What words change meaning when the first letter is capitalised? The only word with this property that comes to mind is polish/Polish (the pronunciation also changes in this case, but that's not a necessity part of what I'm asking for).

closed as not constructive by JSBձոգչ, user1579, Kit Z. Fox, user2683, Dori Jul 14 '11 at 3:56

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  • 4
    Looks like there's a name for these types of words. Capitonym, check out the wikipedia article: en.wikipedia.org/wiki/Capitonym – whoabackoff Jul 12 '11 at 22:06
  • I thought what made it different was not that the meaning changed, but that the pronounciation changed: Polish and polish are pronounced differently. – thursdaysgeek Jul 12 '11 at 22:08

I can't think of any other word that changes its meaning so completely. Most often, a word changes because a noun becomes a proper noun, usually either a brand or a place where something commonly known originated. The Polish/polish pair is different; the proper noun (adjective actually) has nothing to do with the common noun.

For instance:

  • "china", uncapitalized, is a plate. "China", capitalized, is a country.
  • "comet" is an astronomical object. "Comet" is a cleaning powder.
  • "burgundy" is a color, and a wine of that color. "Burgundy" is the French region that produces the wine.
  • Similarly, "cheddar" is a cheese, and "Cheddar" is an English city where the cheese became known.
  • A "jack" lifts cars up, but if a "Jack" can do that I wouldn't want to fight him.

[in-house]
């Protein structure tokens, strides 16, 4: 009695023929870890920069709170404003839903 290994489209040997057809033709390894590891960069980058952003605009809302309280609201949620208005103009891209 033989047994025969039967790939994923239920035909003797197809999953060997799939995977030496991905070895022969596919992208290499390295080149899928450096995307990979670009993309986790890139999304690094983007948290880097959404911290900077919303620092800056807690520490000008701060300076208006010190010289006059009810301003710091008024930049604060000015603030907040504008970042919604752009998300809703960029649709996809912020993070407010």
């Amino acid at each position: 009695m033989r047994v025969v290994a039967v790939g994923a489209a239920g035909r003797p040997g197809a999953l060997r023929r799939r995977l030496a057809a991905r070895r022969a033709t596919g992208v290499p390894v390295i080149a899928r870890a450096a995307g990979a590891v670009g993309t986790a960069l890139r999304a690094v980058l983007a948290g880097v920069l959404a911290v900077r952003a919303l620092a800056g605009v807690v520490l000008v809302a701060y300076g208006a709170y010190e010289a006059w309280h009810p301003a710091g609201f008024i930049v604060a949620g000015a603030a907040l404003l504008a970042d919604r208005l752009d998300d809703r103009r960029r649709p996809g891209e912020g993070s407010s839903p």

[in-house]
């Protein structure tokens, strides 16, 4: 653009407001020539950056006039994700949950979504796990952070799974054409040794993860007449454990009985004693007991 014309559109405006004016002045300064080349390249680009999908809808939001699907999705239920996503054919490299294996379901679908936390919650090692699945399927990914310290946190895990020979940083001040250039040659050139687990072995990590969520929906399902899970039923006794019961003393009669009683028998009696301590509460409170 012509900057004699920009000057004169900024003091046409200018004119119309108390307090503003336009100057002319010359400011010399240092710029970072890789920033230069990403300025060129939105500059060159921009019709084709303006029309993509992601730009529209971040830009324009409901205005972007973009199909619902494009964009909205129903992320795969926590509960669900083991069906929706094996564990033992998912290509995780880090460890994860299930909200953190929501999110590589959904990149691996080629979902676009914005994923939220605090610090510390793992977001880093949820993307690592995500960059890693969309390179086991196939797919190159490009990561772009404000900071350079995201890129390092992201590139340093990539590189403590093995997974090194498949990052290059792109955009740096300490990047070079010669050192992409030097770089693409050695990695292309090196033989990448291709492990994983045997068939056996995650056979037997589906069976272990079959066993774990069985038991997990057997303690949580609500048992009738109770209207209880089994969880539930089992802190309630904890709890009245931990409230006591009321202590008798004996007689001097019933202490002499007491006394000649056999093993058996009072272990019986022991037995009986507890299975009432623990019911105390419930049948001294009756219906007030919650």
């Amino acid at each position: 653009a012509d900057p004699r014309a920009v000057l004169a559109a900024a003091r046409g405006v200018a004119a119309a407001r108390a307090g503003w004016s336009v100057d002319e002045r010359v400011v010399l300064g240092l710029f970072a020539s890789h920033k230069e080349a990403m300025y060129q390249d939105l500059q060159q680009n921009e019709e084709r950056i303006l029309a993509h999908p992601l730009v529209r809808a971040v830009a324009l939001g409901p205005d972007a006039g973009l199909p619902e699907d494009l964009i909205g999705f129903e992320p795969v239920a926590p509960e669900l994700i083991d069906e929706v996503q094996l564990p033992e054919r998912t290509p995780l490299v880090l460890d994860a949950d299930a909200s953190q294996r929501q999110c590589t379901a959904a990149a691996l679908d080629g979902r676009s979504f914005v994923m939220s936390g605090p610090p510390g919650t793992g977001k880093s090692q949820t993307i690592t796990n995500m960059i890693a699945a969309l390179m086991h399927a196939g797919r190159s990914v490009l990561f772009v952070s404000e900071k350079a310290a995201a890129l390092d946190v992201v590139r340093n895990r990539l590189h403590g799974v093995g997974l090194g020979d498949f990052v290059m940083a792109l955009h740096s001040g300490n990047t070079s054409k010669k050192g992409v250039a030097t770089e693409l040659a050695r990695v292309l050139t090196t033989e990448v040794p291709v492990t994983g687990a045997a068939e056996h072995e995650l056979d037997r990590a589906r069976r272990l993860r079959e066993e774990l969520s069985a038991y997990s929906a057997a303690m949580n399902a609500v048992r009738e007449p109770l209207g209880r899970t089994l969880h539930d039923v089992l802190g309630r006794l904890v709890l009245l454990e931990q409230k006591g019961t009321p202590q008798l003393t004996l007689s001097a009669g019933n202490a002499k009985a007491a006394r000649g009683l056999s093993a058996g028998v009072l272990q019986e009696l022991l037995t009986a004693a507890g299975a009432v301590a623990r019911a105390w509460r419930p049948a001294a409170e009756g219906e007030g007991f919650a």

• "coke" is most properly the term for a fuel product made from destructive distillation of coal via high heat. "Coke" is the well-known synonym for Coca-Cola, which gets its name from the original (but LONG since discontinued) use of coca leaf extracts (i.e. cocaine) in the drink.
  • Here's a Polish/polish one: turkey's the bird, while Turkey's the country. I originally thought they had nothing to do with each other, but it seems that the bird was introduced to Europe through the country.
  • Most other nationalities were careful enough to encourage different Latin spellings of their names versus the common nouns that are homonymous, but a listener still has to check for context to know whether a person is speaking of Finns, Czechs and Kurds, and not fins, checks and curds.

EDIT: For posterity, the term for these words is "Capitonym".

  • 1
    Cheddar is a village rather than a city :) – psmears Jul 13 '11 at 15:31
  • 1
    Actually "turkey" the fowl is related to "Turkey" the country: The name originated because these creatures were imported to Europe via Turkey. – Jay Oct 12 '11 at 18:06
  • I did not know that; editing. – KeithS Oct 12 '11 at 18:57
  • "I can't think of any other word that changes its meaning so completely." Well, March and May would be two examples off the top of my head. Actually, August as well. – RegDwigнt Jul 1 '18 at 19:23

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